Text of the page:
I’ve pretty much lived my life thinking there was a plan. Well, maybe not thinking there was a plan, but certainly making a plan for myself and working towards enacting the plan. I remember contemplating the turn of the century when I was in my teens. I worked out that I’d be 34 in 1999. I figured way back then that I’d be married with a couple of kids and had established some semblance of a career for myself. And guess what, that’s exactly where I was at the turn of the century and I felt pretty pleased with myself because I was working the plan really well.
I don’t know quite what happened, but in 2001 I started to realise that the plan was OK, but there had to be a bit more to it. I started by moving out of my comfort zone and seeking work in new locations. I wasn’t moving very far afield, but I was challenging myself by placing myself in new situations and seeing how well I coped. I found I coped really well and, in fact, I was relishing the challenge new situations presented to me. It wasn’t always smooth sailing and I did encounter setbacks which knocked me around a bit, but they seemed to teach me a little more about myself and I grew in confidence as a result.
Late 2007 I started reading blogs and was subscribing to them via my Google Reader. This was a turning point for me because I started to entertain the idea that I might be able to contribute to the conversations I was reading about. So I started writing. I had no plan, other than to share knowledge. And you know what I’ve discovered? I’ve discovered that pursuing something because you have a passion for it with no predetermined outcome can take you in directions you never really thought possible.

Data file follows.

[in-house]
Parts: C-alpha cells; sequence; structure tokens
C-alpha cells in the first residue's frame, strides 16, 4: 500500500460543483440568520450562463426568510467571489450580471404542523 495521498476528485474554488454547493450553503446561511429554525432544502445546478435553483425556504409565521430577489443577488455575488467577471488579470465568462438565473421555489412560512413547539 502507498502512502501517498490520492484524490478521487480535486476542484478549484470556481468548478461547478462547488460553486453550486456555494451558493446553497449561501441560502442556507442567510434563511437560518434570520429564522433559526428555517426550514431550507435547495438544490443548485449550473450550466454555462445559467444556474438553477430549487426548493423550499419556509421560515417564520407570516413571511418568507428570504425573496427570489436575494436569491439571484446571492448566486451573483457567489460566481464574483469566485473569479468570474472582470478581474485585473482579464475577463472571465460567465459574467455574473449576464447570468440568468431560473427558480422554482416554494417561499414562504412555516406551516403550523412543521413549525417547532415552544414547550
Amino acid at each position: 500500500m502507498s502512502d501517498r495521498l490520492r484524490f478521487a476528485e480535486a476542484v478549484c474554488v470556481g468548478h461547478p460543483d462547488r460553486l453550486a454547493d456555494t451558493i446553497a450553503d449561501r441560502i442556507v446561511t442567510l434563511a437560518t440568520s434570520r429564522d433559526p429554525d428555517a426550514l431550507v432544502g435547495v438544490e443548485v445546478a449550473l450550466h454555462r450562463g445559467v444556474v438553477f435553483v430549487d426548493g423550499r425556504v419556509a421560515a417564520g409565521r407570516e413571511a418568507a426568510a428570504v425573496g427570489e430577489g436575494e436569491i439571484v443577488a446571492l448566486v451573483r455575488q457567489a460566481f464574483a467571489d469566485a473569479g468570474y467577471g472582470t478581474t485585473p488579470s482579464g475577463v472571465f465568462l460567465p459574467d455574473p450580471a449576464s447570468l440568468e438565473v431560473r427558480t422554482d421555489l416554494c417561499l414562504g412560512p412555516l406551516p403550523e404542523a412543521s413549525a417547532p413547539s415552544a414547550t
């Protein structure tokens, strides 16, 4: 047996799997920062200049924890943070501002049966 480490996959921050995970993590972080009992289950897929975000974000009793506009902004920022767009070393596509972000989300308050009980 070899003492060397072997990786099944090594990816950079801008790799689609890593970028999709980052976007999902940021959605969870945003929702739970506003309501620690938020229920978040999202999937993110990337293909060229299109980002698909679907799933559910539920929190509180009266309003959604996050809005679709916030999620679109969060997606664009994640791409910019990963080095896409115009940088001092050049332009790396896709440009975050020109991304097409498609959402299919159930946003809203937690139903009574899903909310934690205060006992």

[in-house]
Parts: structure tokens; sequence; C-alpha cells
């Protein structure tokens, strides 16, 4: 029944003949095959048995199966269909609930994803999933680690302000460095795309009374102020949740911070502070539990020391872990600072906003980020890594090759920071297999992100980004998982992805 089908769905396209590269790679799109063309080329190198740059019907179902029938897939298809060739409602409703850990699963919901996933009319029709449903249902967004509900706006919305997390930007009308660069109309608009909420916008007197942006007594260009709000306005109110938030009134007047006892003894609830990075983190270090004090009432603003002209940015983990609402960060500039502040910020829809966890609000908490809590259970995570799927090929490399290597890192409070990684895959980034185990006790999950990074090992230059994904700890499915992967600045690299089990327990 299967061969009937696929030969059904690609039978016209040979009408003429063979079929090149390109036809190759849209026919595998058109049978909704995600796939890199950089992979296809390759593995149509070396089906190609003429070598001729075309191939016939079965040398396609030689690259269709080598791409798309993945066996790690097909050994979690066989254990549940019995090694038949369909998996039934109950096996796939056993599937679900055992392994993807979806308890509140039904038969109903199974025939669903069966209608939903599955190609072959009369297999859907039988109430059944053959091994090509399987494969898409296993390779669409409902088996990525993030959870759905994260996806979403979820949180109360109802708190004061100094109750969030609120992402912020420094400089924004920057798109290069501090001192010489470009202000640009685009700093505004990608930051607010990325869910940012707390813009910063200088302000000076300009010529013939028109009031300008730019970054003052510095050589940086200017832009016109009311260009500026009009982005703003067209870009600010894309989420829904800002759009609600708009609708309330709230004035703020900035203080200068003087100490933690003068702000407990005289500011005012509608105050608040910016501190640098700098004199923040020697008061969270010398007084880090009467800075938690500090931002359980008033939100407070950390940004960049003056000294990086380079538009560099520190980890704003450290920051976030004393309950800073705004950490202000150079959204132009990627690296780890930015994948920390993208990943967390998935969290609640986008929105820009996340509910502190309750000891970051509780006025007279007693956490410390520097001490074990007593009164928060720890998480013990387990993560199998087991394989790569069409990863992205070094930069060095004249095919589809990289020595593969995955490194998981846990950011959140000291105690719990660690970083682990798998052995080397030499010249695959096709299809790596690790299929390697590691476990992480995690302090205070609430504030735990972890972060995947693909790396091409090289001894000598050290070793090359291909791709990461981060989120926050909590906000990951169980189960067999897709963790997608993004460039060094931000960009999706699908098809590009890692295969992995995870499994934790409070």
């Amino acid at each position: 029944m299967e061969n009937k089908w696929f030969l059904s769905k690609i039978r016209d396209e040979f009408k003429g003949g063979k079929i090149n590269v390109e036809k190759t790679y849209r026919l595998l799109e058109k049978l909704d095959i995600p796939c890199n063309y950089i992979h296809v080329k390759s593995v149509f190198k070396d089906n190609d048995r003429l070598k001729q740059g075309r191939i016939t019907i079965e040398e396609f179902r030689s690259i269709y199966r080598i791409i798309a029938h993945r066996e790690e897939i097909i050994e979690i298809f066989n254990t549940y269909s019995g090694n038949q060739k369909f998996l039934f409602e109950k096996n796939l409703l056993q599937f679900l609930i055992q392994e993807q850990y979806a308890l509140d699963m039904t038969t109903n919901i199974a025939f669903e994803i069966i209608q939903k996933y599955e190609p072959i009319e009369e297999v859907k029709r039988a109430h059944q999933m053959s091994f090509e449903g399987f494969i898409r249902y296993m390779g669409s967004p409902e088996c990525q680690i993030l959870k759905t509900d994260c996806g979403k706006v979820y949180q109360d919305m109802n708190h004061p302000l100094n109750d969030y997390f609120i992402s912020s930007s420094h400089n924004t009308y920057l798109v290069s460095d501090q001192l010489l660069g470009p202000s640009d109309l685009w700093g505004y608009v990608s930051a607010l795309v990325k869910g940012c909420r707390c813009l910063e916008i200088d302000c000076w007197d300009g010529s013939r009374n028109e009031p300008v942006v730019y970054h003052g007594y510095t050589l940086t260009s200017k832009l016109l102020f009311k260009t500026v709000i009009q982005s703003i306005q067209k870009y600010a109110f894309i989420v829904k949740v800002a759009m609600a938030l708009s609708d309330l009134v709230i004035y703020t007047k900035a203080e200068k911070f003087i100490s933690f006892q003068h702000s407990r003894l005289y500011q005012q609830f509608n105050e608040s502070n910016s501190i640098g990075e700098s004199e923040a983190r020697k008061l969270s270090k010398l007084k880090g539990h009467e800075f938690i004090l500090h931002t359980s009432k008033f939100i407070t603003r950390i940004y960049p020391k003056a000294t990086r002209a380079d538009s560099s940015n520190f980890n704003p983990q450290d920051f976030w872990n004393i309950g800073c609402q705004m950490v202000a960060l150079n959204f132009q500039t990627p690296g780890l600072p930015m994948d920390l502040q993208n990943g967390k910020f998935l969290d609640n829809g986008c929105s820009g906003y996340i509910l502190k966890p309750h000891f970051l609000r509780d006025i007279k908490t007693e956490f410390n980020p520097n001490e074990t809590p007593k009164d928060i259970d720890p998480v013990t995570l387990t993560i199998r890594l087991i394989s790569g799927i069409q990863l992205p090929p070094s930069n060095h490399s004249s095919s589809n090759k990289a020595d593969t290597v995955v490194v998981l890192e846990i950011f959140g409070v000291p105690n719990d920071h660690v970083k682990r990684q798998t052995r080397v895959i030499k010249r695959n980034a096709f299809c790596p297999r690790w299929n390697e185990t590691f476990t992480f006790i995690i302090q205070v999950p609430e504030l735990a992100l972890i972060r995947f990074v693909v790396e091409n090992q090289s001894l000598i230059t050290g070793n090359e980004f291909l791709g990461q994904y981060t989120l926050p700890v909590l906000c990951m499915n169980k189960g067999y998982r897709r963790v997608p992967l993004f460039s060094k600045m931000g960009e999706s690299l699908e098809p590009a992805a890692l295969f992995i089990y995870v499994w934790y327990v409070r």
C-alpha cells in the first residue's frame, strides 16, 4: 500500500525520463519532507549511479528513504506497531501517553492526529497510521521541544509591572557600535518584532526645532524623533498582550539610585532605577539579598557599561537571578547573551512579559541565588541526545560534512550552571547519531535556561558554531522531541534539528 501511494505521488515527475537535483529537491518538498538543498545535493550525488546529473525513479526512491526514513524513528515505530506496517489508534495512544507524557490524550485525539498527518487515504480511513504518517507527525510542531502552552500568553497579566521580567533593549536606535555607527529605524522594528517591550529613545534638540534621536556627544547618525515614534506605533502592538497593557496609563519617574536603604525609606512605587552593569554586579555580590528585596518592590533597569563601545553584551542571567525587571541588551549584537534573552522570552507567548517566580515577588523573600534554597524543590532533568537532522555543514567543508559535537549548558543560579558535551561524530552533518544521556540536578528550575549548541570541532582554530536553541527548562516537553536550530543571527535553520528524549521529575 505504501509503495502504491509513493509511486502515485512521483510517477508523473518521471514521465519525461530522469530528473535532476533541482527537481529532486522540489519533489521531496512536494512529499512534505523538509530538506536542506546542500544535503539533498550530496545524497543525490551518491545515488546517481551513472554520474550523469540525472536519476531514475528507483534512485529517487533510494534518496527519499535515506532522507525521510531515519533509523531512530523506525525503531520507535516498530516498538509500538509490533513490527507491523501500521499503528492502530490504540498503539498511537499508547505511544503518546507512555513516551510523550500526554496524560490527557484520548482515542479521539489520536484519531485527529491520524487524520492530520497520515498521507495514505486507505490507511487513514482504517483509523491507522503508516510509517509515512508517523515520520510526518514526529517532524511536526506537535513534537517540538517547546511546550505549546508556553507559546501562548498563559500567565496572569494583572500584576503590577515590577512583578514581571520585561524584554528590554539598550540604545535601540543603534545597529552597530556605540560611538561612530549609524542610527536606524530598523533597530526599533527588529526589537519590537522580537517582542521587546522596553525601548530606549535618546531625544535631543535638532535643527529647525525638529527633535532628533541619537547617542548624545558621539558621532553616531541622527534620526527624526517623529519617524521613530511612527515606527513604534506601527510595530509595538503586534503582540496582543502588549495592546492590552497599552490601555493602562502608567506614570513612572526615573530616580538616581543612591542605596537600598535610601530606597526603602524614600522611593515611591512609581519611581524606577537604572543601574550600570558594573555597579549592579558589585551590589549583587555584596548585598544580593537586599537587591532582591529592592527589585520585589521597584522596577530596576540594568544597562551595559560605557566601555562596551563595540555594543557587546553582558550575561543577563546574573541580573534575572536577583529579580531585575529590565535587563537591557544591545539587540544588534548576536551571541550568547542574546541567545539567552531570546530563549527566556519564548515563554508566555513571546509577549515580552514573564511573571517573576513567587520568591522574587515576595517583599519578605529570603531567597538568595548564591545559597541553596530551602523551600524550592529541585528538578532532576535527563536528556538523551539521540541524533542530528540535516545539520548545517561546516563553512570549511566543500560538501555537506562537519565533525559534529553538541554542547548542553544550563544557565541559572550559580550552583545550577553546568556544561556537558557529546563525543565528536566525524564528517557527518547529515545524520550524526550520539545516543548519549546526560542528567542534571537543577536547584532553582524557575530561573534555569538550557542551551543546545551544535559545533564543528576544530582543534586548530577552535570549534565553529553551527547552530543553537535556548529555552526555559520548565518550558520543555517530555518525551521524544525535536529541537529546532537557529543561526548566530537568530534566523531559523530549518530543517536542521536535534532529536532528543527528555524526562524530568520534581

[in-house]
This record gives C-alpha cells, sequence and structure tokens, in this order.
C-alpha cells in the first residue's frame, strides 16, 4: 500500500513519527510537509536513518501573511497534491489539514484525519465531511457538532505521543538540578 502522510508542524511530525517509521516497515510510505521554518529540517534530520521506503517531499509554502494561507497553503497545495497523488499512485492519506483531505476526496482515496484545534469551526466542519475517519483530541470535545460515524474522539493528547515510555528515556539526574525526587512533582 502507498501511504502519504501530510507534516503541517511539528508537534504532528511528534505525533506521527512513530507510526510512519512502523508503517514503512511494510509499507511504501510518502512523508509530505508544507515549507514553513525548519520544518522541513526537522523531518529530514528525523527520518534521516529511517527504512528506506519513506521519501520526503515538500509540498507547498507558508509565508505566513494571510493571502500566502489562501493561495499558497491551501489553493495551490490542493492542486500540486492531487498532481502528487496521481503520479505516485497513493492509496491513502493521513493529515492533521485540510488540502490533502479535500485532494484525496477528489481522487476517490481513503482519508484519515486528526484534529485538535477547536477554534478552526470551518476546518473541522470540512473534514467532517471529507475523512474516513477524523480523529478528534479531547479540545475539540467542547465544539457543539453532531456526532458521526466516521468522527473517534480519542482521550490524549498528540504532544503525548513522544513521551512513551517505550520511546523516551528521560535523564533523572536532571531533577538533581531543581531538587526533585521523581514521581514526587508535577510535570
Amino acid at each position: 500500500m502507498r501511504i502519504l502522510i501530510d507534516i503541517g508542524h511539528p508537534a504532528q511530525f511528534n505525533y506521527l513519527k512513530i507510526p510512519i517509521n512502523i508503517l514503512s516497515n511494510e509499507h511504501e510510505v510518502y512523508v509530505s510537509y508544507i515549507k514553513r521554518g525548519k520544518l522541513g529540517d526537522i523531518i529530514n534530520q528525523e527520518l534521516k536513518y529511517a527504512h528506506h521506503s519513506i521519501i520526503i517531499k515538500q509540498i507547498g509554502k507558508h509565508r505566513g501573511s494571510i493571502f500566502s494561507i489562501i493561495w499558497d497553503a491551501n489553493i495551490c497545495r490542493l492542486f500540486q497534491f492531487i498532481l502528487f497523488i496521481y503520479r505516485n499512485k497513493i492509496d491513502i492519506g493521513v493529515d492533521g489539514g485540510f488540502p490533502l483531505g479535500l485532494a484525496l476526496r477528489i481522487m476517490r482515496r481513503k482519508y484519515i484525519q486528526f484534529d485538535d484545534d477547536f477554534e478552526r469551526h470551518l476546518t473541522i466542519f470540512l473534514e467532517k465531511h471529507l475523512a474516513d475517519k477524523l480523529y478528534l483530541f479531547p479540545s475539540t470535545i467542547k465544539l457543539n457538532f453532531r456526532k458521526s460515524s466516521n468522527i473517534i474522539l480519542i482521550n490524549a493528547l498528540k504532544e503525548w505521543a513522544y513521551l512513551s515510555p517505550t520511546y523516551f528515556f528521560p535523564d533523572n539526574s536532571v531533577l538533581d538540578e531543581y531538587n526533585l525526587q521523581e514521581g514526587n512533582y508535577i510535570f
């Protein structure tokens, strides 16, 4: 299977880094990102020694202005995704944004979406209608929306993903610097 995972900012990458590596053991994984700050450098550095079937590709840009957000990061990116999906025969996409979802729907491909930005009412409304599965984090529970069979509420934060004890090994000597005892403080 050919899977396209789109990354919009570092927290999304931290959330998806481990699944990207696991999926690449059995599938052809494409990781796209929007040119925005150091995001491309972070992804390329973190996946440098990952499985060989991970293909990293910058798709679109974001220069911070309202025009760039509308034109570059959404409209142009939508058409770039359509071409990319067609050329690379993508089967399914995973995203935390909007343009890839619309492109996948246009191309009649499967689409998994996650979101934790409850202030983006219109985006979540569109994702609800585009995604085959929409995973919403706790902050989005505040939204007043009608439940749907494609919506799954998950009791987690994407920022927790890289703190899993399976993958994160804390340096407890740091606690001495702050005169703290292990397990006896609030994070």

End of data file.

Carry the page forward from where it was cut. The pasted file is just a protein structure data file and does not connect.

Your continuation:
What’s led to this moment of self reflection? It’s the reading of Johnny Bunko: The last career guide you’ll ever need by Dan Pink. I first heard about this from Garr Reynold’s blog, Presentation Zen. Garr created a great slideshow about Dan’s book and this prompted me to get a copy to read for myself. (Garr is conducting a seminar next Friday -4th July – at the Wesley Convention Centre in Sydney. I’m flying up to attend. Can’t wait. If you’re in Sydney I’d recommend you check it out. Garr has fantastic ideas about how we should present information. Invaluable for teachers.) Here’s the slideshare presentation;
You must read this book. IMHO, it should be required reading for students contemplating career choices. I’ll certainly be plugging it at my school. For that matter, I think it should be requred reading for everybody- we all can learn from the advice metered out by Dan.
If I’d read this book in my youth perhaps I wouldn’t have been so focused on the plan and would have paid more attention to the kinds of things Steve Jobs refers to in the slide above. (from Garr’s presentation) Along the way I’ve done some of this, and following my gut has been something I’ve relied on more heavily as I’ve aged. Maybe this comes from maturity and really knowing ourselves; understanding that inherently we have some sense of what is right for us. Maybe I just needed someone to point this out to me earlier. Don’t get me wrong, the plan hasn’t worked out too bad; I’ve got two great kids and a supportive husband who is understanding throughout this blogging journey that to some extent pulls my focus away from the homefront. I feel incredibly fortunate.
Here’s another slide from Garr’s presentation that maps out the six key lessons from Dan Pink’s book. My advice is watch Garr’s excellent presentation and go and buy yourself a copy of the book. I think you’ll like it.